In 1984, the cartridge based systems (the Atari 2600 and Colecovision, for example) became suddenly un-popular. “In 1983 the video game industry hit the skids and by 1984 had gone over the cliff”, says Computer Gaming World magazine.

While the video game industry was falling, Commodore and other disk-based systems were gaining ground. The C-64 and Atari 800 were chosen over the older cartridge based systems because of the same reason computers are chosen over video games systems today–you could do other things besides games with the new systems. My dad swears that our Atari 800 “bought this house” because of a financial program he wrote in BASIC.

Meanwhile, IBM released their PCJr with little fan-fare. It combined an early version of DOS with a 5 1/4 disk drive and two cartridge slots. Unfortunately, while this computer was technically more advanced than the others at the time, it was too expensive and very few companies would support it. Needless to say, the PCJr failed so badly that IBM had people lining up for their money back.

Home-computers kept gaining in popularity in 1985, with the Commodore 64 outselling the Apple’s and Atari’s. When everyone figured that the industry had leveled out, two new competitors showed up–IBM and Commodore’s Amiga. But developers were un-decided on which platform to publish on: Electronic Arts took out ads in magazines declaring their commitment to the Amiga, while others insisted on the IBM. It would be a few years until one came out as a definite winner.

1986 and 1987 showed how the software companies were handling the situation of multiple platforms: They would simply release a game in many formats; Apple, C-64, IBM, and Amiga. While this increased the cost of producing a game, it ensured that it would reach the largest audience. This technique of “cross-platorm” releases is still used today.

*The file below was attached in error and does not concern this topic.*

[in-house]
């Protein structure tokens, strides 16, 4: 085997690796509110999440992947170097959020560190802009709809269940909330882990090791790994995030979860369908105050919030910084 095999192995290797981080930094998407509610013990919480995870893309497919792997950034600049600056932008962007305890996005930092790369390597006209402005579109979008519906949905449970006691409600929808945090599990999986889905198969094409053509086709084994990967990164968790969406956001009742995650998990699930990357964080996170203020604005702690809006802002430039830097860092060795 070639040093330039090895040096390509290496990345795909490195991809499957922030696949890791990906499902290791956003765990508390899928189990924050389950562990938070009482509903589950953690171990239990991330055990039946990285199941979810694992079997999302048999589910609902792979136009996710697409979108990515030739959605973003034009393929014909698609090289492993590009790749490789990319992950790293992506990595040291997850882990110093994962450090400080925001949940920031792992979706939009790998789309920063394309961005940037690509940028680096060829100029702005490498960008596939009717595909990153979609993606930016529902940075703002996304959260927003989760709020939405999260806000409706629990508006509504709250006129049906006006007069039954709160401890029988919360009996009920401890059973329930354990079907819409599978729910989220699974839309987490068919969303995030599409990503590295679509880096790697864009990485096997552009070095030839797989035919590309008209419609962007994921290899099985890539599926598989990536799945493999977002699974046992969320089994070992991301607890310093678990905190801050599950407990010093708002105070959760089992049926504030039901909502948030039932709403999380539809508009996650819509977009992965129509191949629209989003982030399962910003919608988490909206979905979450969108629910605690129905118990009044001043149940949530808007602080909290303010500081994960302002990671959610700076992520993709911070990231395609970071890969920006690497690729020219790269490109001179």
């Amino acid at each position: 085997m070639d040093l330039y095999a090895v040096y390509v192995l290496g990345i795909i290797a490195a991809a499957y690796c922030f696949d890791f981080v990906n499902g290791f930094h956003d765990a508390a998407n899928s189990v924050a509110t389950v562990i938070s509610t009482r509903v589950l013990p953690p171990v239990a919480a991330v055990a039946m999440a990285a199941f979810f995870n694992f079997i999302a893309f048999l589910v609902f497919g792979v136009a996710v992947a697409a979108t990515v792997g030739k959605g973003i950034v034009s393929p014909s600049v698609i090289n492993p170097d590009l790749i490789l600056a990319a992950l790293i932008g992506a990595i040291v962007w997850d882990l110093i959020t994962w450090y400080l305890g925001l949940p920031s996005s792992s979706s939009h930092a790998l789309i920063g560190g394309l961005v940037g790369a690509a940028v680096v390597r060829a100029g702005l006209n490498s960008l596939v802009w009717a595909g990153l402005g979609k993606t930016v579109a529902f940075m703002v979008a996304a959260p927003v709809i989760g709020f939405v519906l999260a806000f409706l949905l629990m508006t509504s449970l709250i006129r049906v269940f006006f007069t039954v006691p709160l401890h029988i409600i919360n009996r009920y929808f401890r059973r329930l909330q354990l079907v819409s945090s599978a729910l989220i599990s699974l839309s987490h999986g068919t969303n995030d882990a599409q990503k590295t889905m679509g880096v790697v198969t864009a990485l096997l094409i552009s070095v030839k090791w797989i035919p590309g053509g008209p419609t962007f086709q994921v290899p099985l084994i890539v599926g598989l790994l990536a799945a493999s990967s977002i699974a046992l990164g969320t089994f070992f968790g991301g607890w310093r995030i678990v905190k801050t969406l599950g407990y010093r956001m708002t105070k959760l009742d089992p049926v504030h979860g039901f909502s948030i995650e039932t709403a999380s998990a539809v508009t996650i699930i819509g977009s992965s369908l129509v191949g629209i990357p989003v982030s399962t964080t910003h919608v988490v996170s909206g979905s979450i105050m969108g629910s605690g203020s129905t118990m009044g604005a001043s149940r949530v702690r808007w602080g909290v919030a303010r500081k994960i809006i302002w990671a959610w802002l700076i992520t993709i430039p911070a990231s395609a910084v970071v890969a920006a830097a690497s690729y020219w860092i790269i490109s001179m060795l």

Adventure and role-playing games were games of choice in 1987. Origin’s “Ultima IV” and Microprose’s “Pirates” topped the charts.

In 1988, games started to move away from their 4-color CGA graphics to 16-color EGA graphics, with Sierra On-Line making use of this new graphics mode first. While this was the obvious next step in computer graphics, it was only around for a year.

1989 was a year dominated by many “firsts” for the gaming industry. The first game that used 256-VGA graphics was published this year. The first sound cards, the Adlib and Soundblaster, showed that games could have better music and sound effects than the “beep” of the internal speakers. The first games that could be played over the modem were also published this year. And of course, 1989 also saw the first CD-ROM game–“The Manhole” by Activision.

Without these advances in 1989, the computer gaming industry would not be what it is today. Can you imagine a game that didn’t come on a CD-ROM? How about a game that didn’t have at least VGA graphics? I remember that after I bought my Sound Blaster in 1990 that I refused to get a game that didn’t work with my sound card. After games started appearing, I started to buy any game that did work with my sound card.